Its meticulously cared-for graves, ornate wrought iron crosses, and chapels create an atmosphere of solemn beauty and tranquility.

Famous for its catacombs carved into the rock of Mönchsberg, St. Peter’s Cemetery is also the final resting place for many notable figures from Salzburg’s history, including Mozart’s sister, Nannerl, and architect Santino Solari, to name a few.

Walking through, visitors are transported back in time, surrounded by the rich history of Salzburg.

The cemetery is not just a place of rest; it’s a reflection of the city’s cultural and spiritual heritage, making it a must-visit for those exploring Salzburg’s historical sites.

11. The Cimitero Acattolico | Rome, Italy (est. early 1700s)

The Cimitero Acattolico, or the Non-Catholic Cemetery, in Rome, Italy, is truly one of the most famous cemeteries in the world and a site of profound beauty and history.

Established in the early 18th century, it became the final resting place for non-Catholics and foreigners in Rome.

Tucked away in a tranquil corner near the Pyramid of Cestius, its serene atmosphere and lush gardens offer a peaceful escape from the bustling city.

The cemetery is a testament to Rome’s cosmopolitan spirit, welcoming people of all faiths and nationalities.

Among its shady paths and ancient sculptures, the cemetery houses the graves of notable figures such as the poets John Keats and Percy Bysshe Shelley, making it a pilgrimage site for literature lovers from around the globe.

The grave of Keats, with its poignant epitaph “Here lies One Whose Name was writ in Water,” is particularly moving.

The Cimitero Acattolico is not just a place of rest but a cultural treasure, reflecting the diverse tapestry of those who have contributed to Rome’s rich history.

Its unique charm and historical significance make it a must-visit for anyone exploring the Eternal City’s lesser-known gems.

12. Assistens Cemetery | Copenhagen, Denmark (est. 1760)

Assistens Cemetery, nestled in the heart of Copenhagen, Denmark, is not just a cemetery but also one of the most famous cemeteries in the world.

Opened in 1760, it originally served as a burial site for the poor but has since become the final resting place for Danish notables, including artists, writers, and scientists.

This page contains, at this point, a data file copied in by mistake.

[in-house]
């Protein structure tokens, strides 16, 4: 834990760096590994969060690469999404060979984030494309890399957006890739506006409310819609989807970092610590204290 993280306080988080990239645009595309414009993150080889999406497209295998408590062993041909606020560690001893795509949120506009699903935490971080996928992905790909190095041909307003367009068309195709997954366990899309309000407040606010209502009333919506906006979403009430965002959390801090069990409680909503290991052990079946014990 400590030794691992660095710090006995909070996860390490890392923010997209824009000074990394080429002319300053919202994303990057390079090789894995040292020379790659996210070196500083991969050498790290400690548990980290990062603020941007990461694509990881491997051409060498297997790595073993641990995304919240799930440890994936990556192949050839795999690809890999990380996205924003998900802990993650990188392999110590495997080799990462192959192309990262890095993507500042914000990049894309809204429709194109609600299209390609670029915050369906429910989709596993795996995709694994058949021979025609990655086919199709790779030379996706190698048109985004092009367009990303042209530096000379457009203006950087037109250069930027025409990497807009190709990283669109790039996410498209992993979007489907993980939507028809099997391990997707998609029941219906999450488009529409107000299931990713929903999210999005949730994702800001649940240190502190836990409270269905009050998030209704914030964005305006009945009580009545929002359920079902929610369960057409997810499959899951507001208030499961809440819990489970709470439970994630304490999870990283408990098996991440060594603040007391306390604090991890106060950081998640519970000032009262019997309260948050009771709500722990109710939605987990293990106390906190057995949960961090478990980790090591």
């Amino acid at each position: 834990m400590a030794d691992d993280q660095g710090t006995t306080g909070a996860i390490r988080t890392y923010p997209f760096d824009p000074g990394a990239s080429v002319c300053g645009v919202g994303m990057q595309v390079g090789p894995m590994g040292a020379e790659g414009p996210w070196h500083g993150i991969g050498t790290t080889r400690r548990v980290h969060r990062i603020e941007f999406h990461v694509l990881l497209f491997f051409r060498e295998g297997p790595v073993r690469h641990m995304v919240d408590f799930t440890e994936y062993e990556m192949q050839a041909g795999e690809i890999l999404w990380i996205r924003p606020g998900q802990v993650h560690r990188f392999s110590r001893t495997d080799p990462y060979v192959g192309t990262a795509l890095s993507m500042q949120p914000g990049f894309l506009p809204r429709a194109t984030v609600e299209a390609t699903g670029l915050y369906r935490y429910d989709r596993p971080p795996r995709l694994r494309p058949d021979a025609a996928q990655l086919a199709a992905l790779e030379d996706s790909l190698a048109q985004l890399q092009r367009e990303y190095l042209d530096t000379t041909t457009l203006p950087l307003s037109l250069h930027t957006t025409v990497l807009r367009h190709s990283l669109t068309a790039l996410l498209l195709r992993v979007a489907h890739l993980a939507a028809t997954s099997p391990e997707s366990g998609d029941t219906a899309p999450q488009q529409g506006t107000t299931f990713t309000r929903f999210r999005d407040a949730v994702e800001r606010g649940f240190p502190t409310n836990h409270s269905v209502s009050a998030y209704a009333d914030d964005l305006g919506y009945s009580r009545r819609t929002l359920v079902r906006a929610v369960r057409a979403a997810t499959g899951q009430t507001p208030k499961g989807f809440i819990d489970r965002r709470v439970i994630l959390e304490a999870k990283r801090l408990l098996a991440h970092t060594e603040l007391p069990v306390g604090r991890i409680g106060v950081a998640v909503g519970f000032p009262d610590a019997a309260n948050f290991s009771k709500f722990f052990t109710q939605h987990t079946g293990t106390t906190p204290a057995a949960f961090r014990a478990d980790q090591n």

Its lush, park-like setting invites both contemplation and admiration, making it a popular spot not just for those paying respects but also for visitors seeking a tranquil escape in the city.

Among its leafy paths and ancient trees, you’ll find the graves of such luminaries as Hans Christian Andersen, the beloved fairy tale author, and Søren Kierkegaard, the renowned philosopher.

Assistens Cemetery’s significance goes beyond its famous residents; it’s a cultural treasure, reflecting the rich history and heritage of Denmark.

The cemetery is a testament to the Danish tradition of celebrating life and remembering the contributions of its people, offering a unique window into the soul of Copenhagen through the stories of those who rest there.

13. The Catacombs of Paris | Paris, France (est. 1790s)

The Catacombs of Paris, a labyrinth lying beneath the bustling streets of the French capital, rank among the most famous cemeteries in the world.

Opened in the late 18th century to address the city’s overflowing cemeteries, the catacombs were created in the tunnels of former limestone quarries.

They now hold the remains of over six million people, making it a massive ossuary and a testament to Paris’s long and often grim history.

The catacombs stretch over 200 miles, though only a small portion is open to the public, offering a unique and somewhat eerie glimpse into the past.